15392 I do have a correction to Interrogatory Response 4200. The correction is to Attachment 1, page 5 of 6. Again, in the centre of the page, the second line of the paragraph that begins with, "A demand of...".

15393 There are three values to be changed there. The first value of "$500,000" should read "$600,000",

15394 The value "40 cents" should read "50 cents"; and

15395 We should delete the "$20,000" value on that line altogether. So that the corrected line would read:

"An estimate of $600,000 (50 cents x 1.2 million)." (As read)

15396 Those are my corrections.

15397 MR. LOWE: Thank you.

15398 With those corrections, is this evidence true and correct?

15399 DR. EMMERSON: Yes, it is.

15400 MR. LOWE: Thank you.

15401 Dr. Bernstein, was Appendix B to the TELUS evidence and related interrogatories dealing with the calculation of the X factor, and Appendix A dealing with the level of mark-up and the follow-up interrogatories in the proceeding initiated by 2001-238, authored by you?

15402 DR. BERNSTEIN: Yes.

15403 MR. LOWE: Were they prepared by you and under your direction?

15404 DR. BERNSTEIN: Yes.

15405 MR. LOWE: Is this evidence true and correct?

15406 DR. BERNSTEIN: Yes.

15407 MR. LOWE: Thank you.

15408 Mr. Grieve and Ms Hale, can you confirm that the remaining evidence and interrogatories allocated to this Panel 2 was prepared by your or under your direction?

15409 MS HALE: Yes.

15410 MR. GRIEVE: Yes.

15411 MR. LOWE: Is it true and correct, to the best of your knowledge?

15412 MR. GRIEVE: Yes.

15413 MS HALE: Yes.

15414 MR. LOWE: Thank you.

15415 The witnesses are available for cross-examination.

15416 THE CHAIRPERSON: Thank you, Mr. Lowe.

15417 Ms Sundquist, Ms Hale and gentlemen, welcome to our proceeding.

15418 Dr. Emmerson and Dr. Bernstein, welcome back to Canada.

15419 Now we will turn to the first party to cross-examine, RCI, Mr. Engelhart.

15420 MR. ENGELHART: Thank you, Mr. Chairman.


15421 MR. ENGELHART: Good morning, Mr. Grieve, panel members.

15422 You would agree, Mr. Grieve, that in Decision 97-9, which designed the first price cap formula, the productivity offset was designed using the total factor productivity method. Correct?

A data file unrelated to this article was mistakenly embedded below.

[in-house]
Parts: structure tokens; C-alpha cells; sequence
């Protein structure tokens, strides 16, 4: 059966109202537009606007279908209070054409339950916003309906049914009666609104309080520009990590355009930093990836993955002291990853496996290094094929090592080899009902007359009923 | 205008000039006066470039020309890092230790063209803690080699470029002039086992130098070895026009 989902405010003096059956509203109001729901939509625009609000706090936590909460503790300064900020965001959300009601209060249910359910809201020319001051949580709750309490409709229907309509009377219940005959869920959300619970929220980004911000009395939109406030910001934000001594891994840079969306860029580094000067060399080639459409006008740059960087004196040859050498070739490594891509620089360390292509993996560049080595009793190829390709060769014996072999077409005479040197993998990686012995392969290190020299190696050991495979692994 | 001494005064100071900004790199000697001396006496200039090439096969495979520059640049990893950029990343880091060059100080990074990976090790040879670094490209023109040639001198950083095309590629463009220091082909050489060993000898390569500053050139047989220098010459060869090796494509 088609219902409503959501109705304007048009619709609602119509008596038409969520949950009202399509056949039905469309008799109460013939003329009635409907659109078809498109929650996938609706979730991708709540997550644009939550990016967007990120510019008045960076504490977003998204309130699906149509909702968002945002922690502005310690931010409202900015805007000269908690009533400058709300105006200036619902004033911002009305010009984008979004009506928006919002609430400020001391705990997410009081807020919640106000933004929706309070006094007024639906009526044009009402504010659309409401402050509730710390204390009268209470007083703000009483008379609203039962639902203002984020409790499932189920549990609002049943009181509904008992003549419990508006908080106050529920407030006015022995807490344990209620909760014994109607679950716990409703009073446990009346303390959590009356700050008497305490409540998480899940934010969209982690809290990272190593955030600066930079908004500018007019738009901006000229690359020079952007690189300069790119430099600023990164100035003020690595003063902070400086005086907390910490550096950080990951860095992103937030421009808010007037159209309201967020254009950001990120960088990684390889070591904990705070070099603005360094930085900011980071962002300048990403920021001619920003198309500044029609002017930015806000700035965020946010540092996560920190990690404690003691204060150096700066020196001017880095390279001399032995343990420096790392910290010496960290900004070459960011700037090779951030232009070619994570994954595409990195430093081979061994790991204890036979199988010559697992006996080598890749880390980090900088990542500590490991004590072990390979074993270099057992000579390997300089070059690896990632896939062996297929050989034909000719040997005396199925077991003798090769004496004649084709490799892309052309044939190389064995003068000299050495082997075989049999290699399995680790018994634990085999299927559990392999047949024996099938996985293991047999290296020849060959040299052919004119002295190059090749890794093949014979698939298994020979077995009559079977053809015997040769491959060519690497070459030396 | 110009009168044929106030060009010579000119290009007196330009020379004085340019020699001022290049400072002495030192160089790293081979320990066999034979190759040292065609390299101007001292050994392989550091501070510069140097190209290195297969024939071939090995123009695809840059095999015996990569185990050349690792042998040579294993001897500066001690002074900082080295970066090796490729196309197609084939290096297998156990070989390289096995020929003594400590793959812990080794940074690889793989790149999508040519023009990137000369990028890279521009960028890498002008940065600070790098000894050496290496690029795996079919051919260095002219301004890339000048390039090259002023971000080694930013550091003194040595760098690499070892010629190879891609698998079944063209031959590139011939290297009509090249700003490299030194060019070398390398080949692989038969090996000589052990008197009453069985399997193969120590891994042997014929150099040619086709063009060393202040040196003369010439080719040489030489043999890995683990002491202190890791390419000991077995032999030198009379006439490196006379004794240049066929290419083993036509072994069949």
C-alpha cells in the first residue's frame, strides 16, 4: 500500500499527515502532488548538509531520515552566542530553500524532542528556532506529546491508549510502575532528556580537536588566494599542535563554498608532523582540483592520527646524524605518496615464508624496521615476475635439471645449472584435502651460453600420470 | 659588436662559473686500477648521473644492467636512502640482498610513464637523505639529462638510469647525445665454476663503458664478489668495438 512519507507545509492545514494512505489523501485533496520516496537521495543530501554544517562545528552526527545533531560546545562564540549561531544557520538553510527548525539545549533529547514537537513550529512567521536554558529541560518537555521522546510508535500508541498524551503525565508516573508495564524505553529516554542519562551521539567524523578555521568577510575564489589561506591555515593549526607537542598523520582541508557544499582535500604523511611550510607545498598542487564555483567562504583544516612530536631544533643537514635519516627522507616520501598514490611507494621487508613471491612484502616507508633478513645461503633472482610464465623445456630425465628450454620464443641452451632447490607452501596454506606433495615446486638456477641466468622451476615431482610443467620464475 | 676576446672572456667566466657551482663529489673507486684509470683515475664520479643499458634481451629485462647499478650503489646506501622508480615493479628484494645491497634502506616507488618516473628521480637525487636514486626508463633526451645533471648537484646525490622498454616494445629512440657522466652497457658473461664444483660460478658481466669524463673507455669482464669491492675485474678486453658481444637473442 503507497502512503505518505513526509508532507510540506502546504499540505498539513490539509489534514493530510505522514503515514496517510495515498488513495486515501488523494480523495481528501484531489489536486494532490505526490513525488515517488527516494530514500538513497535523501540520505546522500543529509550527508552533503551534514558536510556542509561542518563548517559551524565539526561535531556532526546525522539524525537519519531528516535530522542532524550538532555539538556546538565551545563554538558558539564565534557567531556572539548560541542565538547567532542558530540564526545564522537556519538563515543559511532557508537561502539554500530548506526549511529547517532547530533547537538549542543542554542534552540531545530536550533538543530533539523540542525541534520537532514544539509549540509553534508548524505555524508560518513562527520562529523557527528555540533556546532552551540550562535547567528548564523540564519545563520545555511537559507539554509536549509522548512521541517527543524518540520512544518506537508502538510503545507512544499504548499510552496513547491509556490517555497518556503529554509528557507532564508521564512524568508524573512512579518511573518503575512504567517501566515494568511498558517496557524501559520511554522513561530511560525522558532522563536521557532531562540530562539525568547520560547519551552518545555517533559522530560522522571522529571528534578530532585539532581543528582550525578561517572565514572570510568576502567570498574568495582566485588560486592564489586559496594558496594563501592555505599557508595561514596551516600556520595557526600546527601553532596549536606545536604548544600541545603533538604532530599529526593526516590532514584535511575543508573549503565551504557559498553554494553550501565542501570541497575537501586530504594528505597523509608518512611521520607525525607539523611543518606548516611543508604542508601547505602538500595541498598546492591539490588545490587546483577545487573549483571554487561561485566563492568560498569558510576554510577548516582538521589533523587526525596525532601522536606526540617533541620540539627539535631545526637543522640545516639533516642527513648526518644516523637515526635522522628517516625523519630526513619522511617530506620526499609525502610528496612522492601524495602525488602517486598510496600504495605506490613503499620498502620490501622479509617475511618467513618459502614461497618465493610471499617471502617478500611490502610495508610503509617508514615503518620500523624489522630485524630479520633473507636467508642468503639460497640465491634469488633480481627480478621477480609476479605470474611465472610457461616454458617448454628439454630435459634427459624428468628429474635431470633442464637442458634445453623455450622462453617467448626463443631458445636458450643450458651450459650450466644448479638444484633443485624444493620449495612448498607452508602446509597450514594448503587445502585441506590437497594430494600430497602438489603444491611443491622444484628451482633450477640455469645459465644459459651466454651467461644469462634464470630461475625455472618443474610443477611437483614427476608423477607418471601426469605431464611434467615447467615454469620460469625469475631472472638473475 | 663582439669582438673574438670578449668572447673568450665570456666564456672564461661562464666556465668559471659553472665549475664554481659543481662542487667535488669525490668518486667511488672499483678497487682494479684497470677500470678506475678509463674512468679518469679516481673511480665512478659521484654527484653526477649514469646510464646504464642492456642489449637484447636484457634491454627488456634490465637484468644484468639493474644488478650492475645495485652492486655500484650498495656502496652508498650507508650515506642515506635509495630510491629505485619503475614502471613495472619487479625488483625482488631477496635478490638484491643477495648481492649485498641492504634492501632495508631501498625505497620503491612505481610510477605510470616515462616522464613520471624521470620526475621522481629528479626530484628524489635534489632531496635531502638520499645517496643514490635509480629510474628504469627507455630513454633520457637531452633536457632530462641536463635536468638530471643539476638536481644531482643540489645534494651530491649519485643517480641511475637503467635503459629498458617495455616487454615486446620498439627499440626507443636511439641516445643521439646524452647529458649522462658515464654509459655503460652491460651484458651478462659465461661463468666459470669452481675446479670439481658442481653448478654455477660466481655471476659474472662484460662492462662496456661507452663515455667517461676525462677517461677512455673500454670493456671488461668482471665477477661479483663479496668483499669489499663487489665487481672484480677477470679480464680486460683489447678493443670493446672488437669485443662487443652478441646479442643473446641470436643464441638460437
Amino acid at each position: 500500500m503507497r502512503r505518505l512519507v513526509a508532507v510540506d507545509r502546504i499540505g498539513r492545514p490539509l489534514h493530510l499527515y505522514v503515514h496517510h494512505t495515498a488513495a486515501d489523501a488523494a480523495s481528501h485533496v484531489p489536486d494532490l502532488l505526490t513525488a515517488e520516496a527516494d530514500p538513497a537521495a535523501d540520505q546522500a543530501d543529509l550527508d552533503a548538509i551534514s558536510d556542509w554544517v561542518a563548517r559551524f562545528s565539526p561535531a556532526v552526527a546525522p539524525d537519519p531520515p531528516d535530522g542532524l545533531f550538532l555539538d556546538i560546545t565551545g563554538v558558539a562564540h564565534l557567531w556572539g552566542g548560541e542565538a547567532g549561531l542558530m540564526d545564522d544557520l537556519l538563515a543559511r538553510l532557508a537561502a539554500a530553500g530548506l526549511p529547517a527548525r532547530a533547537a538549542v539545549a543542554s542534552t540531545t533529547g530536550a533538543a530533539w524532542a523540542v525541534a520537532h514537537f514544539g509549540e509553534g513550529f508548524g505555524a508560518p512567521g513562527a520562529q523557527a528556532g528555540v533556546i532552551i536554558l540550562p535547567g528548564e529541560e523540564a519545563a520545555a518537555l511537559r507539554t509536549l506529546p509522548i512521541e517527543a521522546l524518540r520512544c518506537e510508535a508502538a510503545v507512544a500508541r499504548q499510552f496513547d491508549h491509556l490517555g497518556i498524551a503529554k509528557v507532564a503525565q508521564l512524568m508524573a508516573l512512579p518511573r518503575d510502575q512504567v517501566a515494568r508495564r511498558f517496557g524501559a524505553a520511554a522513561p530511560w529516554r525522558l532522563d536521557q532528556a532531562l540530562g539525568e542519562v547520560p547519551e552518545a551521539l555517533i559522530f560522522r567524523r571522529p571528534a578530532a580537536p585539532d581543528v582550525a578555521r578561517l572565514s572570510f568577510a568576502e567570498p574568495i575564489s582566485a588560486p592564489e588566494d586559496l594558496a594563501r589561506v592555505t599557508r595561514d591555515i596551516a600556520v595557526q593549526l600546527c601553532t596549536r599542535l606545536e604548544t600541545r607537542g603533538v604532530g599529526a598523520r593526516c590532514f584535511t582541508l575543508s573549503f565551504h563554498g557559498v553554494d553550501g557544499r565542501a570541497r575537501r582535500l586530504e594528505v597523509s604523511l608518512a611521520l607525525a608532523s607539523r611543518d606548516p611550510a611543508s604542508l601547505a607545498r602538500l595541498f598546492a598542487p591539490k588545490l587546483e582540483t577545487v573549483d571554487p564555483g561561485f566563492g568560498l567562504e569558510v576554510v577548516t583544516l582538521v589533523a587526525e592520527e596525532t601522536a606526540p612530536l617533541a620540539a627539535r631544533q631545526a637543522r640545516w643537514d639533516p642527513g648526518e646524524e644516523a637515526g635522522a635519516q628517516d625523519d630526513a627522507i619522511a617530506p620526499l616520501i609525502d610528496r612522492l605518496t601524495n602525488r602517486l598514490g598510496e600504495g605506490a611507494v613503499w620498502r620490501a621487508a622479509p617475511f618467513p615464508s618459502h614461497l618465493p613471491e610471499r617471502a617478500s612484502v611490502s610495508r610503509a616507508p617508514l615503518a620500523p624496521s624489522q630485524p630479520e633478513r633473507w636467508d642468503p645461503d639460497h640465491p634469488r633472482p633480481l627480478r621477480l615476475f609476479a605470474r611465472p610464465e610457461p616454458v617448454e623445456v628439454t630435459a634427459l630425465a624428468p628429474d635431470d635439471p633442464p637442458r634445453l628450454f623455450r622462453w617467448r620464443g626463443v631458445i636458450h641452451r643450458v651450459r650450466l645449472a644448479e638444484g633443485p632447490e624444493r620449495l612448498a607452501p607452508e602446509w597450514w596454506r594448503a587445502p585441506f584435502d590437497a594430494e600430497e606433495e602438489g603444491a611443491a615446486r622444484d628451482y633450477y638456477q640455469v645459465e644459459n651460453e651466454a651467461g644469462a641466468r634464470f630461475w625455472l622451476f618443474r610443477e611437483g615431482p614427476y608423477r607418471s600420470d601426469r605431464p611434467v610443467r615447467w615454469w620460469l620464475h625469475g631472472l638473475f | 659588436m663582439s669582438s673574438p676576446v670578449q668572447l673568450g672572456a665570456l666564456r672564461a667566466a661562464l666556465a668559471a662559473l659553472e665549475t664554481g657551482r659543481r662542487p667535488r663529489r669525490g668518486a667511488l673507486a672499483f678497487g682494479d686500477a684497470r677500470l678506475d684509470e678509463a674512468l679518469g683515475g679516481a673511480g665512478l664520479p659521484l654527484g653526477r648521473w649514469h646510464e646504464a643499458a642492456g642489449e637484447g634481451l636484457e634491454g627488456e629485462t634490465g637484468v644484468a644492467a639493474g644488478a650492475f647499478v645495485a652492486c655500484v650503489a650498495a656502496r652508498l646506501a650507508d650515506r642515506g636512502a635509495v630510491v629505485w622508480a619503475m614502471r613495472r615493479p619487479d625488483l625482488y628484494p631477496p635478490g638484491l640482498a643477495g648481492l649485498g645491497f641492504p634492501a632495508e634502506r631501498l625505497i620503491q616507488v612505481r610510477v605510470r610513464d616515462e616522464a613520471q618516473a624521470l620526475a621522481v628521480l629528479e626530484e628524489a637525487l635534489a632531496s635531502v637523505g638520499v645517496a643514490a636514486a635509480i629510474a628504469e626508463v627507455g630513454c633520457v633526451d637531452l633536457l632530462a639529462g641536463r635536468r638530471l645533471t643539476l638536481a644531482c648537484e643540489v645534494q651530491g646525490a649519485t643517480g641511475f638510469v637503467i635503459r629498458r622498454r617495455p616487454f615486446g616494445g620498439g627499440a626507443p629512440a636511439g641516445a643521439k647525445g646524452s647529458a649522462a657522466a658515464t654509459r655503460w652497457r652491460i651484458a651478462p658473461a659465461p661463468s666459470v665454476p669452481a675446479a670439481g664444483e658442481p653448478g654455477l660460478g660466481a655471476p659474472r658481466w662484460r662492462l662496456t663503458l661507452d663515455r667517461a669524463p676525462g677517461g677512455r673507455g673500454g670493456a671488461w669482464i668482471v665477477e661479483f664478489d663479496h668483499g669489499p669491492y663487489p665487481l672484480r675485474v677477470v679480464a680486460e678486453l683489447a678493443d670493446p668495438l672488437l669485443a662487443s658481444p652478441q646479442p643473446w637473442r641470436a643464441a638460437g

15423 MR. GRIEVE: That Is my recollection.

15424 MR. ENGELHART: I wonder if you could refer, please, to TELUS(Calgary)40.

--- Pause

15425 MR. ENGELHART: On page 2 of 2 there is a listing of the -- in response to a request from the City of Calgary there is a listing of the total factor productivity estimates for Alberta and B.C.

15426 Just take a look, for example, at the total factor productivity for TCI for 1993. We have 7.64 per cent. Is that correct?

15427 MR. GRIEVE: That's right.

15428 MR. ENGELHART: We are going to keep looking at that, but if you could also grab RCI(CRTC)3100, in particular page 3 of 4. That was RCI(CRTC)3100, page 3 of 4.

15429 What we did there was we constructed the total factor productivity number using the same method the Commission used in 97-9 and using, in part, the data from that proceeding. As you can see in the third footnote, the third source:

"1996 Stentor price cap evidence, Table 2 for TELUS, BCTel and MTS, 1998 to 1995 TFP." (As read)

15430 So if we look at the 1993 number there for AGT, it's 10.7.

15431 Why was the total factor productivity number for AGT 10.7 in the last proceeding -- this is the 1993 TFP number and it was 10.7 then and now it is 7.6.

15432 Can you explain that?

15433 MR. BERNSTEIN: Yes, I could.